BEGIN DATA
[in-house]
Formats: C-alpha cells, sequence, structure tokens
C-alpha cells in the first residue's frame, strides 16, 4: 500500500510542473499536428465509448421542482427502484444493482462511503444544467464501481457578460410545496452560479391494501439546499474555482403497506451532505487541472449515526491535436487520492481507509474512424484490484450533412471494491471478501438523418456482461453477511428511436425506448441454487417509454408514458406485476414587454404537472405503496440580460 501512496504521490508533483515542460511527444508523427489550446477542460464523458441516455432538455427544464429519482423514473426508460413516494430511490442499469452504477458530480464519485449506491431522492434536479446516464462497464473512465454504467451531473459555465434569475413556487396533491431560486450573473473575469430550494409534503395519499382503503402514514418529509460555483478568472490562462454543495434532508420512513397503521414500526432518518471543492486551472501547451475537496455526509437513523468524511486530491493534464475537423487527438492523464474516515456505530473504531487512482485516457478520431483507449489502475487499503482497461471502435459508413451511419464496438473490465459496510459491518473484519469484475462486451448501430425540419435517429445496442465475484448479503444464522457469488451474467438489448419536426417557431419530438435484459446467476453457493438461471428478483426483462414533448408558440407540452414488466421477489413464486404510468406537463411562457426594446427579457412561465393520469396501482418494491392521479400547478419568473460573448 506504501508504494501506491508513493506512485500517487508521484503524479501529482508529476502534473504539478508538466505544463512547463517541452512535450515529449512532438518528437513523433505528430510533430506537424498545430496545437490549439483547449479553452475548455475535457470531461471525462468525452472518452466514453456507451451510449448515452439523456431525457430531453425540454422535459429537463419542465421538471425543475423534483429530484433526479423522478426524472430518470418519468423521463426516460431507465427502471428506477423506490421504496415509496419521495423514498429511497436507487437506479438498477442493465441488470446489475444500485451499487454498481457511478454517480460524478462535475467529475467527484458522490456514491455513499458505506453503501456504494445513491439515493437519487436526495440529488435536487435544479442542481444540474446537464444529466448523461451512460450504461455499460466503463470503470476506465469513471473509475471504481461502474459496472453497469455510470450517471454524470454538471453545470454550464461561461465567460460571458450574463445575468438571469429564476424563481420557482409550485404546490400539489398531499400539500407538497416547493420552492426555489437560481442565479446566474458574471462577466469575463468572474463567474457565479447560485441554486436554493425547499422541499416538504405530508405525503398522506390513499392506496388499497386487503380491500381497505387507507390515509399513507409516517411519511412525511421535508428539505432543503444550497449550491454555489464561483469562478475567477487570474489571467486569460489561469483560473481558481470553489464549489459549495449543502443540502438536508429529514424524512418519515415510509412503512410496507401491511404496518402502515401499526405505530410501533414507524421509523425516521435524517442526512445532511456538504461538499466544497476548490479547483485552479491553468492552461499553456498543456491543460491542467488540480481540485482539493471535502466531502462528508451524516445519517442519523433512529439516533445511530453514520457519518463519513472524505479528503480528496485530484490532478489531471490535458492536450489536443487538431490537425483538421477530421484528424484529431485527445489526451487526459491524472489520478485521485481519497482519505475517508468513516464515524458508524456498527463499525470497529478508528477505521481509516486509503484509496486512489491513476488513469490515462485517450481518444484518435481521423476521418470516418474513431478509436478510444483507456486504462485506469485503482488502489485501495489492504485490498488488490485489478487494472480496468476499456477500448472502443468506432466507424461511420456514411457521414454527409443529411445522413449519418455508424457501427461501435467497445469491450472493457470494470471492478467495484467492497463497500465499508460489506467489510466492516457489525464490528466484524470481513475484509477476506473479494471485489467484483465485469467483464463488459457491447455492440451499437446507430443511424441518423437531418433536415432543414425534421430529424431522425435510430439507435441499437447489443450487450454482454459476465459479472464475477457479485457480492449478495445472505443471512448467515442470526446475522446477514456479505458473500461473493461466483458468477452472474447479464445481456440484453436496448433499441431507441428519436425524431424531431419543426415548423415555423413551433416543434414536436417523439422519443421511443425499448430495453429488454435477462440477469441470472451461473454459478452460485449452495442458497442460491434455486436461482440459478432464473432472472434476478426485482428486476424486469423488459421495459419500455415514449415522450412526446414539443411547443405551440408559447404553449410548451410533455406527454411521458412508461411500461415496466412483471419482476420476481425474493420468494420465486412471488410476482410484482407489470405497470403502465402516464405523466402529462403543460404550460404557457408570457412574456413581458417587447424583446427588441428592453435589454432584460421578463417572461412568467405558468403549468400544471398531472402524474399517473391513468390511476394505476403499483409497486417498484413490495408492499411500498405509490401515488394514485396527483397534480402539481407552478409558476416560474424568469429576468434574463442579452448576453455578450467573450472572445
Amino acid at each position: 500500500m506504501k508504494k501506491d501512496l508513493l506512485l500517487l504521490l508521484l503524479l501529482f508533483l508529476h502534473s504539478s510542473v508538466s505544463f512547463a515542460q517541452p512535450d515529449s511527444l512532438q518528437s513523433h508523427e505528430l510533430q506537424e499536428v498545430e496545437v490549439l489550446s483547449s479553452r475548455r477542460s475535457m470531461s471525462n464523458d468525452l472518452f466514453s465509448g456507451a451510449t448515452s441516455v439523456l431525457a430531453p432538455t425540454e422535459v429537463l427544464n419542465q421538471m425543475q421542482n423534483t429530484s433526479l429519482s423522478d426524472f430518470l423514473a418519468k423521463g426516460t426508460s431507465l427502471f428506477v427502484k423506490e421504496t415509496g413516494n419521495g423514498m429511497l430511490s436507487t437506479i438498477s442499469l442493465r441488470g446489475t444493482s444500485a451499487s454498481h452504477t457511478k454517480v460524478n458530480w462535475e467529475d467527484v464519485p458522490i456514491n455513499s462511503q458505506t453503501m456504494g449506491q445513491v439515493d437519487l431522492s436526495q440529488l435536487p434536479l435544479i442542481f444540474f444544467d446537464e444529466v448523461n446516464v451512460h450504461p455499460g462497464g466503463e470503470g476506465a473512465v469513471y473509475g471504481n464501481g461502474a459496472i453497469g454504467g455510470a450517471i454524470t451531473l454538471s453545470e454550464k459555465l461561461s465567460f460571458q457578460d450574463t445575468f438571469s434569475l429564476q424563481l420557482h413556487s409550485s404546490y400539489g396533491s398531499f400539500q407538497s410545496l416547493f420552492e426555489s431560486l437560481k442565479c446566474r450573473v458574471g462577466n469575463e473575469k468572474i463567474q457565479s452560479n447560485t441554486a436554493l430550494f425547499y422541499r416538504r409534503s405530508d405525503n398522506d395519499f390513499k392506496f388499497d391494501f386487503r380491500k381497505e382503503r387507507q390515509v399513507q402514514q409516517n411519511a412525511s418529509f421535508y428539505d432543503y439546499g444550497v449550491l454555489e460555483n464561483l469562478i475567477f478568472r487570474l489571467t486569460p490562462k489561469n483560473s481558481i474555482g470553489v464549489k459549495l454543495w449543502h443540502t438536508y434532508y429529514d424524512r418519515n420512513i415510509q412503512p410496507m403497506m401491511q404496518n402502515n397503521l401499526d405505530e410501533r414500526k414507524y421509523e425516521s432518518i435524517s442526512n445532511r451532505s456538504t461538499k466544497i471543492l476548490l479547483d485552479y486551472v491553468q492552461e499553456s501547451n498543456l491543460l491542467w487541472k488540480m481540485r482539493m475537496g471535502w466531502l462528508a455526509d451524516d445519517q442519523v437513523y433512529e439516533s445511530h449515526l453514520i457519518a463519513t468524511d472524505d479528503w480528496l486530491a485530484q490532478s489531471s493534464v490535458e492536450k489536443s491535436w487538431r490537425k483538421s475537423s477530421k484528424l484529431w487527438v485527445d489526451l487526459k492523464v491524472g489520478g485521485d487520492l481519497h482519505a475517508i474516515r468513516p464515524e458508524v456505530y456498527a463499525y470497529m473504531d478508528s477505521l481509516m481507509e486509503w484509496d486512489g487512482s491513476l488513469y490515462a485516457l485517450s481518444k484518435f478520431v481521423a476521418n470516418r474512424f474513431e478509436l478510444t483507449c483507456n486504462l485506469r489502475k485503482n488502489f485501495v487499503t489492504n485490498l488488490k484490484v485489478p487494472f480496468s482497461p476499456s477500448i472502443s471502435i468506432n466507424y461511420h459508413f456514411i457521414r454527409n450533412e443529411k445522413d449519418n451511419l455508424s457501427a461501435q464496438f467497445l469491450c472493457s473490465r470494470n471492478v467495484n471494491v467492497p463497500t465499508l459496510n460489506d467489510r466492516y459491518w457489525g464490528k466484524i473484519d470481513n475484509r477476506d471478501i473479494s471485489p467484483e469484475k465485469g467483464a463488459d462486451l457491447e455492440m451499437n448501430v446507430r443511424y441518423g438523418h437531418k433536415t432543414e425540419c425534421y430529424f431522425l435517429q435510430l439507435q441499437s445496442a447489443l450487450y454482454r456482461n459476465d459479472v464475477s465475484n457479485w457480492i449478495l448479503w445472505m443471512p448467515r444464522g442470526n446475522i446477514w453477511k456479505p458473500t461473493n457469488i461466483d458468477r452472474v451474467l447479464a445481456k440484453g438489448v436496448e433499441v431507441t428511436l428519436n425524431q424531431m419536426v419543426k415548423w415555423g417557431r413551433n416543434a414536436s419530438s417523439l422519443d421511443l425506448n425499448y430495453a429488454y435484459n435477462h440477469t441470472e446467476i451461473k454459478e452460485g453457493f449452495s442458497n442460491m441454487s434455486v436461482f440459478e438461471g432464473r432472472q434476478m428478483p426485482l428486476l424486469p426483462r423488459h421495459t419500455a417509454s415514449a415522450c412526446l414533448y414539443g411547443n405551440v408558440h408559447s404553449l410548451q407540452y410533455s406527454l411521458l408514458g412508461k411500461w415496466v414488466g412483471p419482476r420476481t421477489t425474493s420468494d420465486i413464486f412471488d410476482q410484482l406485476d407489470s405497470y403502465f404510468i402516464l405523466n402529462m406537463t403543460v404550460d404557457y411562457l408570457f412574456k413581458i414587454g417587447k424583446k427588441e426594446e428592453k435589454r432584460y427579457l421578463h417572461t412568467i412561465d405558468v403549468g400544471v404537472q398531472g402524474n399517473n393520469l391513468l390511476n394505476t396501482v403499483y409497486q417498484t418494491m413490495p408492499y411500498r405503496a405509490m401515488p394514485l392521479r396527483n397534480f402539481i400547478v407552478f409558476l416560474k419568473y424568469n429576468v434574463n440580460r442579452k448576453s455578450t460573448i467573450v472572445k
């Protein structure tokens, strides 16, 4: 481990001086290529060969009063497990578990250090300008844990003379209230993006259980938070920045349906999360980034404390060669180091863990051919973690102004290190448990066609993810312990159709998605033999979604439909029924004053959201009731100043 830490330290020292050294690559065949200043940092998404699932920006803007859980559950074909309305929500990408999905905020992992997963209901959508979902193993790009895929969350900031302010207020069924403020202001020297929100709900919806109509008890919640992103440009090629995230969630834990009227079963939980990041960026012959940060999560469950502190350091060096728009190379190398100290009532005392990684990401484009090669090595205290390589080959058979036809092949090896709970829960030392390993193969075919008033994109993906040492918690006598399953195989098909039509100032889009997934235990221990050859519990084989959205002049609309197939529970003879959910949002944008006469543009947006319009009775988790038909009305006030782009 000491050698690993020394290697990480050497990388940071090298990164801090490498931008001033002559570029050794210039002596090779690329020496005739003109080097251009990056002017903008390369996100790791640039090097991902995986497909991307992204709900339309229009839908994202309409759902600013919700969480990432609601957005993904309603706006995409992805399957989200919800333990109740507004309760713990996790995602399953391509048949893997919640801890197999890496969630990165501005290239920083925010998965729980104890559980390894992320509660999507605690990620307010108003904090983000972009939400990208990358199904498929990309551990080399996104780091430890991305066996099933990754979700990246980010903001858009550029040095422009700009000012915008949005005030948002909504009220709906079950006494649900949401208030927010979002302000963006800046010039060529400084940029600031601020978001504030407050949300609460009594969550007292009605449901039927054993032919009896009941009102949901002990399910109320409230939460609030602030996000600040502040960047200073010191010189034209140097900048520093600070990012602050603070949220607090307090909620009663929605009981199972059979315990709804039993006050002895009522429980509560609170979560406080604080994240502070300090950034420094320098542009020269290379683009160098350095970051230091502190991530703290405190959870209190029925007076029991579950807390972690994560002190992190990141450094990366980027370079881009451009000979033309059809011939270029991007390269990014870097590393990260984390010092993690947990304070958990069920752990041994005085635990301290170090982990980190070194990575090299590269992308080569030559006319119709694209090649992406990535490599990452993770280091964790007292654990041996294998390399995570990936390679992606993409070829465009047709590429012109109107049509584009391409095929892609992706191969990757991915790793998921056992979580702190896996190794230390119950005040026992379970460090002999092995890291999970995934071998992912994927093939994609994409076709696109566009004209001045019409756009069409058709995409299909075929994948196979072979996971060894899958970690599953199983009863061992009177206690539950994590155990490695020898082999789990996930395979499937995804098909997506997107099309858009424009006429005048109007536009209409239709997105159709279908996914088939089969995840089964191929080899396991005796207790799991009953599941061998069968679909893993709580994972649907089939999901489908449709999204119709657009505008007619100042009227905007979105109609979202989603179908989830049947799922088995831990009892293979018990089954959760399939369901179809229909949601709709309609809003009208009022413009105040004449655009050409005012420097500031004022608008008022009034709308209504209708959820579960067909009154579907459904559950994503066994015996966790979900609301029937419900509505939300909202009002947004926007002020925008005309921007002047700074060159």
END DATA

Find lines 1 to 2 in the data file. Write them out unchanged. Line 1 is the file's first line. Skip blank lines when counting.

[in-house]
Formats: C-alpha cells, sequence, structure tokens